I'm in the process of planning an experiment that involves placing some electrical equipment in a mine for a year or more. Where the equipment will be placed in the mine (770m in depth,) the amient temperature will constantly be approximately 45C. I need to check this but I imagine it will also be fairly humid.

Specifically the equipment I will be using includes: a laptop, two high-voltage (up to 2.5kV, low DC current) photo-multiplier tubes (whose power supplies undoubtably generate a significant amount of their own heat), and a low-voltage DAQ board.

The trouble is that in the mine (or equivalently in a desert or some high-temperature industrial setting) the constant heat means the normal method of cooling components - by fanning the ambient air over them - simply wont work. Furthermore, I had considered putting the equipment in a 'mini-fridge' but the heat exchanger on the back also relies on cool ambient air so it would soon break.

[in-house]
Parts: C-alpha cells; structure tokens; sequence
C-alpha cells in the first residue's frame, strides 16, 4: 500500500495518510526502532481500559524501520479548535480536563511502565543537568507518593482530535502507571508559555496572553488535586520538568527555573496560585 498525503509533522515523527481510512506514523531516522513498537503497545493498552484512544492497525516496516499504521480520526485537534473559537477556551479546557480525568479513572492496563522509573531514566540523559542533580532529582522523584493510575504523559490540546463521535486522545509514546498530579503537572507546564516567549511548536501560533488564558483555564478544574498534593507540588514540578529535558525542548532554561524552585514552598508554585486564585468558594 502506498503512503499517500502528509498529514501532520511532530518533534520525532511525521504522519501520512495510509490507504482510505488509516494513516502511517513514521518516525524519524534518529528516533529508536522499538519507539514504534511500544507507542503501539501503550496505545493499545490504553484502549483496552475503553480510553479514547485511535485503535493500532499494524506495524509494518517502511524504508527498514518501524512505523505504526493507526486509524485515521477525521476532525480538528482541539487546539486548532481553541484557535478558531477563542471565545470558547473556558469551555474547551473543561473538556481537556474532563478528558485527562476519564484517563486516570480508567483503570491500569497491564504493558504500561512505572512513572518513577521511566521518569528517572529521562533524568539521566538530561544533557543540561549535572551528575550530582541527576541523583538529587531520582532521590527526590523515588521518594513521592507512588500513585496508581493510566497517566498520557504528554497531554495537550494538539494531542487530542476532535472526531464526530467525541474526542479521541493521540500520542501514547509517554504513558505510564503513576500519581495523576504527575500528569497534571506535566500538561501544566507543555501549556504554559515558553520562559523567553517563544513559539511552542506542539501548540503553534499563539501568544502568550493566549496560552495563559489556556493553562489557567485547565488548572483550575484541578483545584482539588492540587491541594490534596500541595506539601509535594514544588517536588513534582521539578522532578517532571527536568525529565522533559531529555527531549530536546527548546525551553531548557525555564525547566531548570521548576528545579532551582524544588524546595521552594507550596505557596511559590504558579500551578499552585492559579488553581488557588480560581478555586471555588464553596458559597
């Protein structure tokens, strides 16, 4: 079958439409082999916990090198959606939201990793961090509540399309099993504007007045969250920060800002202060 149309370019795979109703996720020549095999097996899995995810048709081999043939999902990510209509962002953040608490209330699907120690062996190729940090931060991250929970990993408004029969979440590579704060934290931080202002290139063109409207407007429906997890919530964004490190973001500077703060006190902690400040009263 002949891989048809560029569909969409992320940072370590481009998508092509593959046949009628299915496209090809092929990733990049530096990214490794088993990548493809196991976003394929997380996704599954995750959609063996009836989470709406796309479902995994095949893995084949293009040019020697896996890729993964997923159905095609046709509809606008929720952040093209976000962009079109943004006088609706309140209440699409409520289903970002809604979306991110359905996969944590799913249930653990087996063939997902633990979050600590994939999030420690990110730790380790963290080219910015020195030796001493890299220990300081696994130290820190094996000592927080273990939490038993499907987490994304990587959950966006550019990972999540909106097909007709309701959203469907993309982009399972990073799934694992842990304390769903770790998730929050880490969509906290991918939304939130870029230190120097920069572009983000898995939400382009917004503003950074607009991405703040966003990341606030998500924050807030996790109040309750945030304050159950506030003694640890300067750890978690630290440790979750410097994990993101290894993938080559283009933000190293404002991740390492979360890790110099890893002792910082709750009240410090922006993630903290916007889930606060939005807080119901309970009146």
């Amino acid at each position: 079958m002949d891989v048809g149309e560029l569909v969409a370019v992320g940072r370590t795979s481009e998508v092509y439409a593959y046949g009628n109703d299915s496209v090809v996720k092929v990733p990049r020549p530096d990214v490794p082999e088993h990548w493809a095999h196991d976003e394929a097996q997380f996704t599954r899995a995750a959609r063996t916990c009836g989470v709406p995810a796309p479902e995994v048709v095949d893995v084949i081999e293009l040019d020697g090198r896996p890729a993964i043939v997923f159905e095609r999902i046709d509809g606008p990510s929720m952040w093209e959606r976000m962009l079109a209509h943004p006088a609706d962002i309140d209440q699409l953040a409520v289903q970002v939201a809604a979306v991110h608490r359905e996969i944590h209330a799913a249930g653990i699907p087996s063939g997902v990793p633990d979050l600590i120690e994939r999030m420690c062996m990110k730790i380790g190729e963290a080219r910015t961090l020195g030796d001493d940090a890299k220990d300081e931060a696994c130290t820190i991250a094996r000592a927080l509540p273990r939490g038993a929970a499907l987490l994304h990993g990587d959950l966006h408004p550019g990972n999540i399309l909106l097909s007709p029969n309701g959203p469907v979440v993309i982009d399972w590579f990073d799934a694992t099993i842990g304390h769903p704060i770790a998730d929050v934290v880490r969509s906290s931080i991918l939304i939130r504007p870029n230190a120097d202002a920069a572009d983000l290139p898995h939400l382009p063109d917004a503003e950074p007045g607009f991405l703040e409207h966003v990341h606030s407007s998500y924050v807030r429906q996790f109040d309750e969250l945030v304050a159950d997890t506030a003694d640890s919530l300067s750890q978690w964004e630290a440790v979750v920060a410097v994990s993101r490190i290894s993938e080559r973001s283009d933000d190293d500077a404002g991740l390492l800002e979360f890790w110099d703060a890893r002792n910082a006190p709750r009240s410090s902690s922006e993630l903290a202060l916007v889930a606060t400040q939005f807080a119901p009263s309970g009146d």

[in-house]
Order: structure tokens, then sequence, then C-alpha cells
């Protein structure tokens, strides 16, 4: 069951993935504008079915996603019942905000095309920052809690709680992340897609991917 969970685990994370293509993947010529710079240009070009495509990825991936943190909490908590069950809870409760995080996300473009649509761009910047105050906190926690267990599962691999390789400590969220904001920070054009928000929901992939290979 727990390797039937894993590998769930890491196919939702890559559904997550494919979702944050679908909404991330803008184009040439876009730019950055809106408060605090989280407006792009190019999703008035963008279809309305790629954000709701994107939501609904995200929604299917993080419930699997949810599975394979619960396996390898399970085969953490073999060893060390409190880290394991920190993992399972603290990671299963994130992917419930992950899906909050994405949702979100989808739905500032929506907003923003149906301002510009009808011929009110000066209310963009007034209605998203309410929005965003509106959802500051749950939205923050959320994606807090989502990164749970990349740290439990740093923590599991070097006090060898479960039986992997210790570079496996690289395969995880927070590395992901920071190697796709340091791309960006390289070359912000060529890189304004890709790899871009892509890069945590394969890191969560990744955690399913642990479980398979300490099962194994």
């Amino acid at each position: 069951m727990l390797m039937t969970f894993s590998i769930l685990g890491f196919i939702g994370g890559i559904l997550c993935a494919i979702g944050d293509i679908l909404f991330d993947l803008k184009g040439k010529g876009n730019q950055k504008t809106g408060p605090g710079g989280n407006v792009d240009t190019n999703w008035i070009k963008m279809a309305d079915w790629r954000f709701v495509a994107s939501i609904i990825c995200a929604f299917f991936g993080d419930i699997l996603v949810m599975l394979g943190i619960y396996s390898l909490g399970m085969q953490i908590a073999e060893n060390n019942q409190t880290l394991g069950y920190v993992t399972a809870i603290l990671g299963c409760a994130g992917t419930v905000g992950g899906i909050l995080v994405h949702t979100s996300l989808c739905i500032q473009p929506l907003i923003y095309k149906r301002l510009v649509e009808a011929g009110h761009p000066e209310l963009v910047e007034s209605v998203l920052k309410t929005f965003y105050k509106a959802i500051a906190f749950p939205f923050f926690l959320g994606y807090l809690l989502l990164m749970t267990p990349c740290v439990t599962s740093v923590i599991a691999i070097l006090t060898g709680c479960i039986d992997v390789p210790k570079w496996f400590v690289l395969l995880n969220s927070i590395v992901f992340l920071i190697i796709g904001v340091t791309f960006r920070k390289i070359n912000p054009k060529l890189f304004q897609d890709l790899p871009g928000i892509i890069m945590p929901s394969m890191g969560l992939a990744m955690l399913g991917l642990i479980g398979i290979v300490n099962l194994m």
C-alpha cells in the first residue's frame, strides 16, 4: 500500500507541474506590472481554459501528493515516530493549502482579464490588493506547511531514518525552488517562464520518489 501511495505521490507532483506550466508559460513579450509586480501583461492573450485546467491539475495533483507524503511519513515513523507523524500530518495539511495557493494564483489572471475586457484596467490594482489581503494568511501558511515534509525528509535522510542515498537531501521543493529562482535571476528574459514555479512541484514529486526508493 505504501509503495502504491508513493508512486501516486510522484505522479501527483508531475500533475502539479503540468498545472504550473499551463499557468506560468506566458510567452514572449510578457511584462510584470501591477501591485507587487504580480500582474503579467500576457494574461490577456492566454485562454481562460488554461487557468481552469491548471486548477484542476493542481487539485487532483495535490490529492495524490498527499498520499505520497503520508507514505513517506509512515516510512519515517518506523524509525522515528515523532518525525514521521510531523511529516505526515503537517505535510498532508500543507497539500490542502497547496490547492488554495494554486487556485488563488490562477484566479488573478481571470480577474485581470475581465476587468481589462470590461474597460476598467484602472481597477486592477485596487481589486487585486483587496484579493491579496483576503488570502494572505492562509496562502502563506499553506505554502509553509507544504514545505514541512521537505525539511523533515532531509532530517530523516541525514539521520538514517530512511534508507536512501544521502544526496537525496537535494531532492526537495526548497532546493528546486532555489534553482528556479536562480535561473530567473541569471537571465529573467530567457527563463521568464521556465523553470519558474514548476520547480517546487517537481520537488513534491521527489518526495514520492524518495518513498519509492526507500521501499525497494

The equipment will be housed in a sealed crate so it may be possible to exploit this fact so as to maintain the entire inner-volume at a more processor-friendly temperature. To be honest however, I don't know where to start.

  • 1
    \$\begingroup\$ For more details on why I'm asking this you could refer to my previous 'closed' question: electronics.stackexchange.com/questions/16791/… \$\endgroup\$
    – qftme
    Jul 15, 2011 at 10:54
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    \$\begingroup\$ @Kenny - I'm sorry that you think that. In the closed question, Kortuk laid out clearly why that version was not acceptable. This question is of a much higher quality, and will help both qtfme and the rest of the site. Upvoted, and much thanks to qftme for the effort towards improvement! \$\endgroup\$ Jul 15, 2011 at 12:55